(Based on National Slate Association guidelines)

About Stone Slate

Slate is a natural stone formed 450 to 650 million years ago by the accumulation of marine sediments. The differences in color, density and durability are the result of the differences in its chemical and physical makeup, and the different types and magnitudes of forces that acted upon the slate as it was being formed.


One concern with slate is its color-fastness, which refers to the long-term stability of the slate's natural color. Slate is classified as fading or unfading, according to its color stability. Fading slates may change to a different color over time.  They may fade to a new shade of the same color, they may develop a streaked appearance, or they may slowly change to a different color. Color differences can be subtle, and similar-looking slates can have very different lifespans. Fading slates may change color at any time after installation. For this reason, accurate, long-term matching of existing slates can be difficult.


The density of slate has a strong effect on its durability. Slate that was exposed to high pressure and temperatures during formation tends to be denser. Higher density makes slate less porous and less likely to absorb moisture.  Moisture absorption is a major contributor to slate weathering and deterioration.

Inspecting Slate

Proper installation is key when you inspect a roof made from tiles that may last over 150 years. Underlayment, fasteners and flashing will almost always have shorter lifespans than slate. Don't be too quick to condemn a slate roof. Many problems can be fixed by a qualified contractor.

Failure to understand what to look for and where to look for it can cause inspectors to make major misses.

Walking Slate Roofs:

Don’t walk slate roofs.

Estimating Slate Lifespan:

Unless you are an experienced slate contractor you will not be able to visually identify the quarry from which a particular slate came nor be able to accurately estimate its remaining lifespan.


Headlap by Pitch:

Headlap of slate roofs is the amount by which slates in alternate courses overlap, not the amount by which slates in adjacent course overlap. Typical slate headlaps for different pitches are:

  • Between 4&12 and 6&12: 4 inches
  • Between 6&12 and 12&12: 3 inches
  • Greater than 12&12: 2-3 inches

Signs of Aging:

Efflorescence, delamination (especially with biological growth growing between laminations), increased absorbance, and softening are all signs of aging slate.

Inspection concerns:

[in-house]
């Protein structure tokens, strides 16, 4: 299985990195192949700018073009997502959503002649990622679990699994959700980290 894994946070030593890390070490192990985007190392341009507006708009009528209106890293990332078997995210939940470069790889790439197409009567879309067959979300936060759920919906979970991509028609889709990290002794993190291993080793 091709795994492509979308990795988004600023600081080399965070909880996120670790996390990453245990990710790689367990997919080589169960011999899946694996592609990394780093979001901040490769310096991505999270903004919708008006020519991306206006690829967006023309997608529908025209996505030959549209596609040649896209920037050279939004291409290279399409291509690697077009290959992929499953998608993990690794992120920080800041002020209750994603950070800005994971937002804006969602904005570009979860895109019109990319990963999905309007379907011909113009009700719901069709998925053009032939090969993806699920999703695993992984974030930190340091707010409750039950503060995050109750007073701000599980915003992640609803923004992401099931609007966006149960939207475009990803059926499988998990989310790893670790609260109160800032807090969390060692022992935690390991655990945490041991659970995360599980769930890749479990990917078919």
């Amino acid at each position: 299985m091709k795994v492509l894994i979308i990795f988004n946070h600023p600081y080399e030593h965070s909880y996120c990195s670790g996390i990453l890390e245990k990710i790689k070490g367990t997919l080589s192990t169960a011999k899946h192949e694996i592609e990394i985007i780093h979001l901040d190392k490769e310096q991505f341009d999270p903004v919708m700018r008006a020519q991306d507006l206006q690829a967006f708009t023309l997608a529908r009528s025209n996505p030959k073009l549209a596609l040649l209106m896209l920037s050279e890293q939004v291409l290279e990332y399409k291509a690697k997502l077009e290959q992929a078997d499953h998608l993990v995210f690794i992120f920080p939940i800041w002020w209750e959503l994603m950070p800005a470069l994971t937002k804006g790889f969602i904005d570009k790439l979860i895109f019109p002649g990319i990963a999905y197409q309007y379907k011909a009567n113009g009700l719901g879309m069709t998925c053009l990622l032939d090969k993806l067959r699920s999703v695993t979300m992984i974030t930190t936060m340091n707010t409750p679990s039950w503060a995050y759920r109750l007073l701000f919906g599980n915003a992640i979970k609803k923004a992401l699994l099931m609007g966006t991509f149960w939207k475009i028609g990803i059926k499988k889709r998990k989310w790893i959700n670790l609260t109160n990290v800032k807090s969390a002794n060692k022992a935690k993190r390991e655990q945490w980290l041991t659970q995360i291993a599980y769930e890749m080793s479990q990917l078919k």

1. Minimum slope. The IRC requires a minimum slope of 4&12. At roof pitches less than 4&12, slate is considered decorative and waterproof underlayment should be installed.
  2. Fasteners. They should be copper or hot-dipped galvanized. Lifespan of fasteners is almost always shorter than the lifespan of the slate. Electro-galvanized fasteners are a defective installation. Within 15 miles of the coast, fasteners should be copper.
  3. Flashing lifespan. Lead is good and so is copper, which has a lifespan of 60-70 years in high-wear areas like valleys. The lifespan of flashing can be extended by painting it. If it is pitted or has rusted through, or if it’s painted with tar (which means it has been leaking) it should be replaced. Flashing can be replaced without replacing the whole roof.
  4. Headwall flashing can be conventional.
  5. Sidewall flashing should be step-flashing.
  6. Penetration flashing at vents, chimneys and skylights should follow the rules for headwalls and sidewall flashing.
  7. Counter-flashing should be installed where it is appropriate.
  8. Bad installation can include:
  9. Inadequate headlap (the amount by which slates in alternate courses overlap).
  10. Interlay with felt between courses.
  11. Poor fastening, especially at gables and valleys where the installer sometimes must punch a new hole in a slate when a slate portion with a hole is cut off to make the slate fit.
  12. Lack of a cant strip or other means for lifting the butts of starter course slates into the same plane as field slates.
  13. Over-spaced snow guards can break slates.
  14. Bad repairs can include:
  15. Sealing with tar;
  16. Poor fastening methods
  17. Non-matching slates or other materials;
  18. Face-nailed slates, with nail heads sometimes covered with tar.
  19. Poor quality. Some foreign slates are meant for interior installation and sold not be exposed to cold weather.
  20. Occlusions. Brown streaking indicates occlusions; pockets of iron-rich minerals that will dissolve slowly and stain the roof.

Slate should have 3-inch minimum sidelap